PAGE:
Asthma involves the swelling and inflammation of the airways and affects more than 25 million people in the country. Approximately 7 million of those are children. Oregon residents who suffer from the disorder or who are parents of children who do should be aware that the misdiagnosis of asthma can result in overusing a rescue inhaler.
With all the tests used to determine breast cancer, sometimes multiple exams may produce different results. For example, while genetic DNA testing may reveal a low risk for cancer, traditional tests results for the same patient may be the exact opposite. There is some information that might help Oregon women who are facing this dilemma.
In the United States, a rare disease is any disease that impacts 200,000 or fewer people. Currently, there are anywhere from 25 million to 30 million Americans who have a rare disease. This means that as many as 1 in 10 people are afflicted with one of these conditions. Since rare diseases can be difficult to pinpoint, they are often misdiagnosed by doctors.
Unfortunately, medical errors still occur in Oregon even though most doctors strive to provide top-notch care. A study from John's Hopkins University analyzed data from approximately 35 million hospital admissions to determine why there are about 200,000 deaths due to medical error every year.
What may seem to be tendinitis of the knee or bursitis of the shoulder in some patients may actually be a condition called Ehlers-Danlos syndrome. This disorder can also cause some patients to experience chronic fatigue or nausea in combination with sore joints and other symptoms. The syndrome itself is a genetic condition that impacts the way the body creates and processes collagen.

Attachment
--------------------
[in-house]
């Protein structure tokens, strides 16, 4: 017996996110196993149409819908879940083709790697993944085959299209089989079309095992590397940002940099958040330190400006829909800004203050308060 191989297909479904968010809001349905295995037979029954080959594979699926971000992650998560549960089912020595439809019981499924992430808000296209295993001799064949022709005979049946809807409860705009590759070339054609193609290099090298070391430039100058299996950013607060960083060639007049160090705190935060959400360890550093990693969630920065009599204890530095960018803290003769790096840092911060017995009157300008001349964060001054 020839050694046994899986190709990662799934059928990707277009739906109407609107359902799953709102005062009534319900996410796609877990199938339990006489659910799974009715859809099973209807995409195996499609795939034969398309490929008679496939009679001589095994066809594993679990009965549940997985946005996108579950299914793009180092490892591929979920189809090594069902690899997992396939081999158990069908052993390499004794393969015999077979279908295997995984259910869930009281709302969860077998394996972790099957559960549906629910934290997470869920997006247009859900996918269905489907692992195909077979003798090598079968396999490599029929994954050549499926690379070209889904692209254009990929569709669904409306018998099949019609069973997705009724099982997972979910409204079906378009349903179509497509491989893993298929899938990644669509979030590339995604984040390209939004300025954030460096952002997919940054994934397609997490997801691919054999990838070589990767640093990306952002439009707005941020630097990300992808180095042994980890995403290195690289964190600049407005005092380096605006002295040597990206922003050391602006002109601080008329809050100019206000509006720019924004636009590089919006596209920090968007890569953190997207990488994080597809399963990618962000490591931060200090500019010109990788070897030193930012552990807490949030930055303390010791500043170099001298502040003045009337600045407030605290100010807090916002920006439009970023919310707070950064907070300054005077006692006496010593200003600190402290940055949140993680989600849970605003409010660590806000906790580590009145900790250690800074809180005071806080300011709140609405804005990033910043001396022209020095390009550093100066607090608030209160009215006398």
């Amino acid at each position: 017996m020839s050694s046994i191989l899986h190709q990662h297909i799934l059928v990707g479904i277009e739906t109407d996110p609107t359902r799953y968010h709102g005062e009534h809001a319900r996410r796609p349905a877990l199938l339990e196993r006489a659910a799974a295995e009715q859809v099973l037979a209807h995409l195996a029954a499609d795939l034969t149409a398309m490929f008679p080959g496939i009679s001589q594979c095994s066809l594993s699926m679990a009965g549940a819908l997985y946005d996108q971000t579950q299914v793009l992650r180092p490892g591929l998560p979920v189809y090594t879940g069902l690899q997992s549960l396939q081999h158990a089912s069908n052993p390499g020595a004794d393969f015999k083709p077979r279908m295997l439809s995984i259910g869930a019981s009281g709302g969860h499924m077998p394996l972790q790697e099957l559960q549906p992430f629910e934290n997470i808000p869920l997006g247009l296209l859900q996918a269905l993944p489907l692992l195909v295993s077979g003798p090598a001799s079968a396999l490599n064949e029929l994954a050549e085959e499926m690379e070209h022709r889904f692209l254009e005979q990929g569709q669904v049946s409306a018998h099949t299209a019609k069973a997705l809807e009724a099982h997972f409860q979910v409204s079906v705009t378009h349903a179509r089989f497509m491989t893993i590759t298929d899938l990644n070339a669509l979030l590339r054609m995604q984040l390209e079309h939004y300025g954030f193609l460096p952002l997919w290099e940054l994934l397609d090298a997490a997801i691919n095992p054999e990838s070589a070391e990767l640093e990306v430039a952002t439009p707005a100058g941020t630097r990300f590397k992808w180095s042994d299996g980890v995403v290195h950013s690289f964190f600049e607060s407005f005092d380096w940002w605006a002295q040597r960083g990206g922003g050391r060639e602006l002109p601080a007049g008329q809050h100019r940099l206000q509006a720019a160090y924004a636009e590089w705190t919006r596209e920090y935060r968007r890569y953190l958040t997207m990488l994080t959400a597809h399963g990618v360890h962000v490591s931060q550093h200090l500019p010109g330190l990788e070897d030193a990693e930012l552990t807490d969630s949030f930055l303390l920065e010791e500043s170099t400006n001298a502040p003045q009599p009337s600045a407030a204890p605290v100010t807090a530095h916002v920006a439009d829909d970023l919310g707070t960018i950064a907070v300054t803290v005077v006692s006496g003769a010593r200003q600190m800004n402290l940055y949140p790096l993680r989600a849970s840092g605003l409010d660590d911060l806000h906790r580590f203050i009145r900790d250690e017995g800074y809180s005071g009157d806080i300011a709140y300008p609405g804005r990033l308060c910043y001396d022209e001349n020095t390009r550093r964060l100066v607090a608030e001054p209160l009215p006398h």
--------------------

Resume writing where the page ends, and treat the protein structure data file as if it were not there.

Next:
Oregon residents may be interested to learn that research from the University of Birmingham disputes the notion that TIAs, or mini-strokes, and their aftereffects are temporary in nature. The study also asserts that clinical guidelines should be revised to recognize the long-term impact of the health condition.
While few Oregon residents may have heard of interstitial cystitis, millions of Americans suffer from the painful and sometimes debilitating bladder condition. Physicians too are often in the dark about the inflammatory condition that is also known as painful bladder syndrome, but experts say that 1.3 percent of the world's men and 2.7 percent of the world's women suffer from it. The condition causes severe pelvic pain and the frequent urge to urinate, and modern medicine provides no cure and offers only a few treatment options.
Oregon women who suffer from endometriosis may be interested to learn that two leading nonprofit women's health organizations are teaming up to increase awareness of the disease and improve treatments. Endometriosis affects approximately 10 percent of women of reproductive age worldwide.
The failure to diagnose an illness is often the result of the similarity of symptoms many illnesses share. Oregon residents might already be aware of the three diseases that are routinely mistaken for other illnesses.
Google is teaming with the United Kingdom's National Health Service to develop new technologies to make it easier for doctors in Oregon and worldwide to diagnose two common eye diseases. The project is a collaboration between DeepMind, Google's artificial intelligence division, and Moorsfield Eye Hospital in London.